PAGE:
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Version: 2.34.0

Concurrency Control and Prioritization


The following policy is based on the Concurrency Scheduling blueprint.


Concurrency control and prioritization, is a sophisticated technique that allows effective management of concurrent requests. With this technique, services can limit the number of concurrent API calls to alleviate the load on the system.

When service limits are reached, Aperture Cloud can queue incoming requests and serve them according to their priority, which is determined by business-critical labels set in the policy and passed via the SDK.

flowchart LR classDef Orange fill:#F8773D,stroke:#000000,stroke-width:2px; classDef Green fill:#56AE89,stroke:#000000,stroke-width:2px; classDef Red fill:#F13C15,stroke:#000000,stroke-width:1px; classDef Pink fill:#ffb6c1,stroke:#000000,stroke-width:1px; TC[\Token Counter/] class TC Orange Scheduler class Scheduler Orange SDK class SDK Green subgraph Aperture_Cloud ["Aperture Cloud"] Scheduler -- "Counting" --> TC end class Aperture_Cloud Green SDK -- "Schedule Request" --> Scheduler

The diagram provides an overview of concurrency scheduling in action, where the scheduler queues and prioritizes requests once the service limit is hit and keeps the count with a token counter.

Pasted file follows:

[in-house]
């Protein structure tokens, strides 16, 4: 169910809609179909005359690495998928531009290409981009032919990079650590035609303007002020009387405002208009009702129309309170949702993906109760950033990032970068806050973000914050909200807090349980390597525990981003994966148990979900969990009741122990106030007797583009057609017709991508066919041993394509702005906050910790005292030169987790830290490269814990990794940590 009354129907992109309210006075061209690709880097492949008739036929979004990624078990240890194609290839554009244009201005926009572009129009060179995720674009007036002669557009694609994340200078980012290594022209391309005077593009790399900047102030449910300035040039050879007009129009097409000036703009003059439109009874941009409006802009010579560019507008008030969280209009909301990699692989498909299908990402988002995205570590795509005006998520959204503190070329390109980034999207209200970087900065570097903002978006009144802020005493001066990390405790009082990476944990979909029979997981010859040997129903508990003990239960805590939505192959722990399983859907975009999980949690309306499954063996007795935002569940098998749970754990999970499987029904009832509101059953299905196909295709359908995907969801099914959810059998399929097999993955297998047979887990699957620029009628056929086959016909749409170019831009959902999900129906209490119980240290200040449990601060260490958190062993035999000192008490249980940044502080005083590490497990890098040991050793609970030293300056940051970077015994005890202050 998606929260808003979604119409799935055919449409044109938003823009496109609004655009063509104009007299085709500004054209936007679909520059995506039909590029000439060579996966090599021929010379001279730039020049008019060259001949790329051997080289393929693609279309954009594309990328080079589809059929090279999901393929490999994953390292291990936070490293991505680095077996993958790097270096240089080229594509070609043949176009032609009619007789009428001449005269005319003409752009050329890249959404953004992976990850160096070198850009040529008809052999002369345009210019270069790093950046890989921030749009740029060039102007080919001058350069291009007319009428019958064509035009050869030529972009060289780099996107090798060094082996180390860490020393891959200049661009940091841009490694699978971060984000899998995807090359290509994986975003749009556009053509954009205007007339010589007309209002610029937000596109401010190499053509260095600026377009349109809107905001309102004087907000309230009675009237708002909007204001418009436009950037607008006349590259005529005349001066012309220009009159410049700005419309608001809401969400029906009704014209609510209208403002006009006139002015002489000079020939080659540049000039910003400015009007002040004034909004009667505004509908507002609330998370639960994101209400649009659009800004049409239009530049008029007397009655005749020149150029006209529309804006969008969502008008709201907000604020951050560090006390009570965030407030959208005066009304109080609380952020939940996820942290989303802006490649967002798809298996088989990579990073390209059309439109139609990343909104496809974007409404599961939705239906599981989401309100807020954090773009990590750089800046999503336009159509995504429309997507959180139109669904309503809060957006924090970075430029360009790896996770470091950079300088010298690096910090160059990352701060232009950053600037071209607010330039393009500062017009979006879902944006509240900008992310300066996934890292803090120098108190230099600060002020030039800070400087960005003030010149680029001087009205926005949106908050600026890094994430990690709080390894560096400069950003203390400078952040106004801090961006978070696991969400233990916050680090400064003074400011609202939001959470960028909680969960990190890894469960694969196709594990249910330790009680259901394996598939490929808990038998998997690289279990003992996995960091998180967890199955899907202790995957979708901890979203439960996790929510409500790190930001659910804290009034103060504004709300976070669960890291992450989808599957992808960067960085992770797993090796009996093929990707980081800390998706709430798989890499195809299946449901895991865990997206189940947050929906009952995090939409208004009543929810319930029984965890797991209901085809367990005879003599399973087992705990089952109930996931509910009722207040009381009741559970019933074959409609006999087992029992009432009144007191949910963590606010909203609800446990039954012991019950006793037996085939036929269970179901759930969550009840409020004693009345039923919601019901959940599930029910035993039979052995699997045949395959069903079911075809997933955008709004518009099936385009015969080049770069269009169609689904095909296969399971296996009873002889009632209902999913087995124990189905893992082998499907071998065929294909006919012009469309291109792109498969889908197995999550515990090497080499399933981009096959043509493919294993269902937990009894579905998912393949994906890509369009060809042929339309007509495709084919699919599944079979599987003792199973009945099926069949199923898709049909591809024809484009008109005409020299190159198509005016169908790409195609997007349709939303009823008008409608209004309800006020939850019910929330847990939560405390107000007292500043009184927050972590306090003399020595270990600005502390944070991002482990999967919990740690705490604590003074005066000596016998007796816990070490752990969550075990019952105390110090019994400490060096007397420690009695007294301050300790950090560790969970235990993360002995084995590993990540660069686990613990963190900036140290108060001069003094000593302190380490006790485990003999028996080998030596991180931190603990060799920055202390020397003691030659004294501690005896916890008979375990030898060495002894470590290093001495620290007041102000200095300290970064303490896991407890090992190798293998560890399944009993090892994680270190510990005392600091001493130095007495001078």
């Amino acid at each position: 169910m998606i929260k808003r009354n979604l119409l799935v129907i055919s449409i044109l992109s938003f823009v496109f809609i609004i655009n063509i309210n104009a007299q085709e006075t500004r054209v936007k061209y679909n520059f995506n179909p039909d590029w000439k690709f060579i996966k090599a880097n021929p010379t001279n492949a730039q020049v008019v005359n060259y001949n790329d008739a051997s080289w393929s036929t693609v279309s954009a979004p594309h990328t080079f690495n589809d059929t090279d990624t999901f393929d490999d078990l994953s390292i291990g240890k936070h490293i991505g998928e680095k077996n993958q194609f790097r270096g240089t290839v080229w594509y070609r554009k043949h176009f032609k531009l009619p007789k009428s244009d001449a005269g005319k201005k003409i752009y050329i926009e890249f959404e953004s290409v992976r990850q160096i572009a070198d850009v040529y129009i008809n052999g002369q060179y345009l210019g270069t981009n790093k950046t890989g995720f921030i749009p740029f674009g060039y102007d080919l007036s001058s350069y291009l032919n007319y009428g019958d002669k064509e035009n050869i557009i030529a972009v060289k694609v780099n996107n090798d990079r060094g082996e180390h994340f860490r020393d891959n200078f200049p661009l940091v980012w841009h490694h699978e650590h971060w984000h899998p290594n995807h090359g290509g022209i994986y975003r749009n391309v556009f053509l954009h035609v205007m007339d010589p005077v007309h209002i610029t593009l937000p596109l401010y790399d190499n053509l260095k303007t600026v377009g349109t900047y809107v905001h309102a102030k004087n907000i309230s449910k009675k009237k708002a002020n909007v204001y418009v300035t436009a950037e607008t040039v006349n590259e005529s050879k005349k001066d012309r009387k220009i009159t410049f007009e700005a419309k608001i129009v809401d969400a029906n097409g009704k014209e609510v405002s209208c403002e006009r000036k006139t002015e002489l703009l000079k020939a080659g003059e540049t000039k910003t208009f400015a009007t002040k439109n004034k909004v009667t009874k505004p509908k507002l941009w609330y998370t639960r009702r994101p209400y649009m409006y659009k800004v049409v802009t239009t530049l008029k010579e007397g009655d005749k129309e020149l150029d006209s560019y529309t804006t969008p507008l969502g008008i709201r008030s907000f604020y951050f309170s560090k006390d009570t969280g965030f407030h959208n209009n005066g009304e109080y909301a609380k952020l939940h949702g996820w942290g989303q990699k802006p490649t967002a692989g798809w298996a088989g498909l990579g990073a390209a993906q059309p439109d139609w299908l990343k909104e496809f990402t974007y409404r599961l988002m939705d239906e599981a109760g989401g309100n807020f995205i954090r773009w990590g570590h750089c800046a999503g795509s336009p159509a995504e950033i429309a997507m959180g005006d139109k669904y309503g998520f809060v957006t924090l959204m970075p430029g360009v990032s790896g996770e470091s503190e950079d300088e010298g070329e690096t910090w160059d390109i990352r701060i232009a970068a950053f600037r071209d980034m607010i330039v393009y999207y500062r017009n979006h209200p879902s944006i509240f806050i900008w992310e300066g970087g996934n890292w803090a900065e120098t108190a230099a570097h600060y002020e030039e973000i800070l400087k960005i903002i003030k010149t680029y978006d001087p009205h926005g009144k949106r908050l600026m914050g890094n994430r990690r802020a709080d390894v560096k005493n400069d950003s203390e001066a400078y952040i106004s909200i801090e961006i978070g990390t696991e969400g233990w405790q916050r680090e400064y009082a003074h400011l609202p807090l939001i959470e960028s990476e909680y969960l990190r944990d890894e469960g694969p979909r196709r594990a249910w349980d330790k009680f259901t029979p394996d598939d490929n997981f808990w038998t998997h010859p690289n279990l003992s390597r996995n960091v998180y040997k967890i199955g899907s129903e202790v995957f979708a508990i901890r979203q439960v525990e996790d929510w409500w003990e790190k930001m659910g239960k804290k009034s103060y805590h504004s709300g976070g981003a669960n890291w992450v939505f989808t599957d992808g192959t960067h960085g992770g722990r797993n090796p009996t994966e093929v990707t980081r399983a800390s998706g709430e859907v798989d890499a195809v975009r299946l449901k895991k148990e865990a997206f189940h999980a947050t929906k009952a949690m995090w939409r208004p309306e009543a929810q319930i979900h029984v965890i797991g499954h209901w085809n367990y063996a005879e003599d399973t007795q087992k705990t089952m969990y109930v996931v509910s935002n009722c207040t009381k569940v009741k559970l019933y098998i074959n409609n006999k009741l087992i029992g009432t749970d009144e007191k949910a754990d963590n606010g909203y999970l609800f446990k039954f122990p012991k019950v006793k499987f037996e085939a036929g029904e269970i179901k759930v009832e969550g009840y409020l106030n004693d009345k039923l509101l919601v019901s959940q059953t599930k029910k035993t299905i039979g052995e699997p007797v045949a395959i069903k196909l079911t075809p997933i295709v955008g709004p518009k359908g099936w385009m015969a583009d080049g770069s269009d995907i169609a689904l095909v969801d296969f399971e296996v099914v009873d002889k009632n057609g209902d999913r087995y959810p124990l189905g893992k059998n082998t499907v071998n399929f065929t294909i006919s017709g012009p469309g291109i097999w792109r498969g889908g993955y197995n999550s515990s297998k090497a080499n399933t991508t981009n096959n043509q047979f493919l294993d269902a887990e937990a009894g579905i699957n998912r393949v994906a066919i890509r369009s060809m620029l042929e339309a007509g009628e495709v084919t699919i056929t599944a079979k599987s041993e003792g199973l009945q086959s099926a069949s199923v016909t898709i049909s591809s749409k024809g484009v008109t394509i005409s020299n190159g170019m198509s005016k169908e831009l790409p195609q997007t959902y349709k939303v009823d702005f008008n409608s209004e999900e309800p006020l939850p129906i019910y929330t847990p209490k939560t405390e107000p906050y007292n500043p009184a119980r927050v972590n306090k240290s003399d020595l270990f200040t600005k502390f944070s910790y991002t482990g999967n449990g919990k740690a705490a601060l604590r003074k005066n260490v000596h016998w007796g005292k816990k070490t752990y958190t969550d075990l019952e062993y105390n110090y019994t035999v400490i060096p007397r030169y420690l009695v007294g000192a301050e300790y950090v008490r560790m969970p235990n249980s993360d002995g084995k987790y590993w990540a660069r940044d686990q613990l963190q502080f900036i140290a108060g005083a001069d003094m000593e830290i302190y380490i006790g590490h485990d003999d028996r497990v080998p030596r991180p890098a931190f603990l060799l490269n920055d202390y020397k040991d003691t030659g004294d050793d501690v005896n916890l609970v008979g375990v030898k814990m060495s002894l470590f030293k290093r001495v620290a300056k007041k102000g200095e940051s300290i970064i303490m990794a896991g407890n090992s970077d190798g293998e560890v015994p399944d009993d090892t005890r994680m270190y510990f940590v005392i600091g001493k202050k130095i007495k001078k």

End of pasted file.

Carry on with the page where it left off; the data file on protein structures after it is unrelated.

Requests coming into the system are categorized into different workloads, each of which is defined by its priority and weight. This classification is crucial for the request scheduling process.

The scheduler priorities request admission based the priority and weight assigned to the corresponding workload. This mechanism ensures that high-priority requests are handled appropriately even under high load.


Before exploring Aperture's concurrency scheduling capabilities, make sure that you have signed up to Aperture Cloud and set up an organization. For more information on how to sign up, follow our step-by-step guide.

Concurrency Scheduling with Aperture SDK

The first step to using the Aperture SDK is to import and set up Aperture Client:

You can obtain your organization address and API Key within the Aperture Cloud UI by clicking the Aperture tab in the sidebar menu.

The next step consists of setting up essential business labels to prioritize requests. For example, requests can be prioritized by user tier classifications:

The next step is making a startFlow call to Aperture. For this call, it is important to specify the control point (concurrency-scheduling-feature in our example) and the labels that will align with the concurrency scheduling policy. The priority label is necessary for request prioritization, while the workload label differentiates each request.

According to the policy logic designed to prevent service limit breaches, Aperture will, on each startFlow call, either give precedence to a critical request or queue a less urgent one when approaching API limits. The duration a request remains in the queue is determined by the gRPC deadline, set within the startFlow call. Setting this deadline to 120000 milliseconds, for example, indicates that the request can be queued for a maximum of 2 minutes. After this interval, the request will be rejected.

In this example, we're only tracking and logging requests sent to Aperture. However, once the startFlow call is made, business logic can be executed directly, as excess requests are queued, eliminating the need to check if a flow shouldRun.